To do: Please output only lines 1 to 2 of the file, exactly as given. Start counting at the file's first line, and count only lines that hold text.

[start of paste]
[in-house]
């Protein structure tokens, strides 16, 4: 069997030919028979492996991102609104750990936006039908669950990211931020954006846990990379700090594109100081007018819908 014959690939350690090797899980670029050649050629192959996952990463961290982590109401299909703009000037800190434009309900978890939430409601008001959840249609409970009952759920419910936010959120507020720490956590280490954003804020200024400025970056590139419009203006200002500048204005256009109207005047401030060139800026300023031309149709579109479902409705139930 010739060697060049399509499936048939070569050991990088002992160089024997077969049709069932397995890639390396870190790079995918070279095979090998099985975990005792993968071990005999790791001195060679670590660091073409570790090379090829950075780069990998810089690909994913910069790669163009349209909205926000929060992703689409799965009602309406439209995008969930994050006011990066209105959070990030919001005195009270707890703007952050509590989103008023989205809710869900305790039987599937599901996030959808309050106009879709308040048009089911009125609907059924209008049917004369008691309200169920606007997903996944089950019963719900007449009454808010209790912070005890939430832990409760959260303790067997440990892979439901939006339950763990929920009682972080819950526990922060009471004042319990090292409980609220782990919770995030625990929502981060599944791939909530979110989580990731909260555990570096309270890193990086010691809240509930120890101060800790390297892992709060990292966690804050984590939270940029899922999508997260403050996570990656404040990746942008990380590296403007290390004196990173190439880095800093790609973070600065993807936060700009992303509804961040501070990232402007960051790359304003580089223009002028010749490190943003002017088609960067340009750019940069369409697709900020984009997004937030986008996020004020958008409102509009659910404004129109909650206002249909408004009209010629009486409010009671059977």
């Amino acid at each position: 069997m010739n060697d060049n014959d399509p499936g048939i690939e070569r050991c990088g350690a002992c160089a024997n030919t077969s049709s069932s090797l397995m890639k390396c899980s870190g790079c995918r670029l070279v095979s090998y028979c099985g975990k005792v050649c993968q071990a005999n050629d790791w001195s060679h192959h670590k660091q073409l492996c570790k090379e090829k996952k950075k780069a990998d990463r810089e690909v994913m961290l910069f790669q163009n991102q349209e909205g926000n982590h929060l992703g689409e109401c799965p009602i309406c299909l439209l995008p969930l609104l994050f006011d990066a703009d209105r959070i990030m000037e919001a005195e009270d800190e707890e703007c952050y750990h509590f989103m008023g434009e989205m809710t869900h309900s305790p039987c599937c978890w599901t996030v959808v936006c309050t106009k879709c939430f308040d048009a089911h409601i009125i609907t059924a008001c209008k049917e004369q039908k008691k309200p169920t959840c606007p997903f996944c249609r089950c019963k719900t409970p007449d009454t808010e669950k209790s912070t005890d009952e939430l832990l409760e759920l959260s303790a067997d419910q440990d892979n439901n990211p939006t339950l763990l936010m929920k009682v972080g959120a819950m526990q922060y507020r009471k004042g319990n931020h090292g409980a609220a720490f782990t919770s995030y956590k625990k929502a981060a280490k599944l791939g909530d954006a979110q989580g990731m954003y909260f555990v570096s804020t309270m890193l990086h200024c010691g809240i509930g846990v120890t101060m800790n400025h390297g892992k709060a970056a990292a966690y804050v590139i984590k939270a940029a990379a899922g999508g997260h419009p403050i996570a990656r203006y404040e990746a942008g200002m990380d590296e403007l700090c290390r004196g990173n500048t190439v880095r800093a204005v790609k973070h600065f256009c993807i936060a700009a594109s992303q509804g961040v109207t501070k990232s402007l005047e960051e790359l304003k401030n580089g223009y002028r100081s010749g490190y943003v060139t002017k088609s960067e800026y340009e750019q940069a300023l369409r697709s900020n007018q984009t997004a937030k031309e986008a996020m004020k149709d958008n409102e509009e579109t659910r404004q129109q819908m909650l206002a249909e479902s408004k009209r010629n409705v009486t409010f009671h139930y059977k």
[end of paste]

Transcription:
[in-house]
């Protein structure tokens, strides 16, 4: 069997030919028979492996991102609104750990936006039908669950990211931020954006846990990379700090594109100081007018819908 014959690939350690090797899980670029050649050629192959996952990463961290982590109401299909703009000037800190434009309900978890939430409601008001959840249609409970009952759920419910936010959120507020720490956590280490954003804020200024400025970056590139419009203006200002500048204005256009109207005047401030060139800026300023031309149709579109479902409705139930 010739060697060049399509499936048939070569050991990088002992160089024997077969049709069932397995890639390396870190790079995918070279095979090998099985975990005792993968071990005999790791001195060679670590660091073409570790090379090829950075780069990998810089690909994913910069790669163009349209909205926000929060992703689409799965009602309406439209995008969930994050006011990066209105959070990030919001005195009270707890703007952050509590989103008023989205809710869900305790039987599937599901996030959808309050106009879709308040048009089911009125609907059924209008049917004369008691309200169920606007997903996944089950019963719900007449009454808010209790912070005890939430832990409760959260303790067997440990892979439901939006339950763990929920009682972080819950526990922060009471004042319990090292409980609220782990919770995030625990929502981060599944791939909530979110989580990731909260555990570096309270890193990086010691809240509930120890101060800790390297892992709060990292966690804050984590939270940029899922999508997260403050996570990656404040990746942008990380590296403007290390004196990173190439880095800093790609973070600065993807936060700009992303509804961040501070990232402007960051790359304003580089223009002028010749490190943003002017088609960067340009750019940069369409697709900020984009997004937030986008996020004020958008409102509009659910404004129109909650206002249909408004009209010629009486409010009671059977």